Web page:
Motion sickness is caused when the system responsible for maintaining balance (inner ear, eyes, and sensory nerves) gets confused. This happens when one part of your body senses that you're moving, but the other parts don't. Each part sends different messages to your brain and it gets mixed up. For example, if you are in the cabin of a ship, your inner ear feels the movement of the waves. But your eyes, looking at the wall inside the cabin, don't see any movement. This confusion between the senses causes motion sickness.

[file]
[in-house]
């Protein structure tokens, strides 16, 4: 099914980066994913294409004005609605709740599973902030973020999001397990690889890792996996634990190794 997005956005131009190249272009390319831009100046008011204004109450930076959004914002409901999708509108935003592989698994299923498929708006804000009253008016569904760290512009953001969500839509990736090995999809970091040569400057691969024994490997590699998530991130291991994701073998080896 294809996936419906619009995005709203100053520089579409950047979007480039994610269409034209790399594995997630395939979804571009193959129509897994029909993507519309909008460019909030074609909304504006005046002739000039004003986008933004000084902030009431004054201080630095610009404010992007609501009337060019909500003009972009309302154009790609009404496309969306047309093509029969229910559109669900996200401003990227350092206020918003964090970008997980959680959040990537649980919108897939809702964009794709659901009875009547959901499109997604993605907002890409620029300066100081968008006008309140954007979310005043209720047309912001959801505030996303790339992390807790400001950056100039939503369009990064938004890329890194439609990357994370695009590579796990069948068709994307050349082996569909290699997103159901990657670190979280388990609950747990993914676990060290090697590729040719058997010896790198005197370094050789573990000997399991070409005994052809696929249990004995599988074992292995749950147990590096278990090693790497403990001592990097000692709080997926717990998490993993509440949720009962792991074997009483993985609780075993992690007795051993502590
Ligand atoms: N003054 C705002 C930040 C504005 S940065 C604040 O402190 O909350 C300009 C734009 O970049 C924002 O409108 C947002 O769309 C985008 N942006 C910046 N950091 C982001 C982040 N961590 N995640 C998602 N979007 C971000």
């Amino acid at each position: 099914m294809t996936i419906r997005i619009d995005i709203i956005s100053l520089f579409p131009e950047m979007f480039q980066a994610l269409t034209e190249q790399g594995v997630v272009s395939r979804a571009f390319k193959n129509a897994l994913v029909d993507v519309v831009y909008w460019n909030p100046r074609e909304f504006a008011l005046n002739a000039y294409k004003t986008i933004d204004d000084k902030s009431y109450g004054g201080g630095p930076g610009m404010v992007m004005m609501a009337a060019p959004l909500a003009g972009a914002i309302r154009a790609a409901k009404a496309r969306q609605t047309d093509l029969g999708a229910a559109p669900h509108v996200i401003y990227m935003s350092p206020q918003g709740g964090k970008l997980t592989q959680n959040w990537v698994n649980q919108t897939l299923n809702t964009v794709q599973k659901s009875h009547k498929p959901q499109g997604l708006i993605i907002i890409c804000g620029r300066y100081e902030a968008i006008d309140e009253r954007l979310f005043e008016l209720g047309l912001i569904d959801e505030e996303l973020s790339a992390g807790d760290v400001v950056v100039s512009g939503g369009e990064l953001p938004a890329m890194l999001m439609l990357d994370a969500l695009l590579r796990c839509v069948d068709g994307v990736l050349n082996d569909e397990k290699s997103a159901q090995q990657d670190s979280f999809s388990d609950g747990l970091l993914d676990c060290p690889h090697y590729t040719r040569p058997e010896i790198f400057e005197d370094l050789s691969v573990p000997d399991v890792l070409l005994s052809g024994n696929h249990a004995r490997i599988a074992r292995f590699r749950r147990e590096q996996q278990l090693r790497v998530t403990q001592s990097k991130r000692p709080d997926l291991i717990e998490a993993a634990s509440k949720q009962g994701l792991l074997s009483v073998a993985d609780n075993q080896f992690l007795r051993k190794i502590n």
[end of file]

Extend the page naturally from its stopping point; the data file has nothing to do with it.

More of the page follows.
Women are more likely to get motion sickness, particularly when they have their period or during pregnancy.
People who get migraines are more likely to get motion sickness and to have a migraine at the same time. It's rare in children younger than 2 years of age.
You can also get motion sickness from video games, flight simulators, 3D movies or looking through a microscope. In these activities your eyes see motion but your body doesn't sense it.
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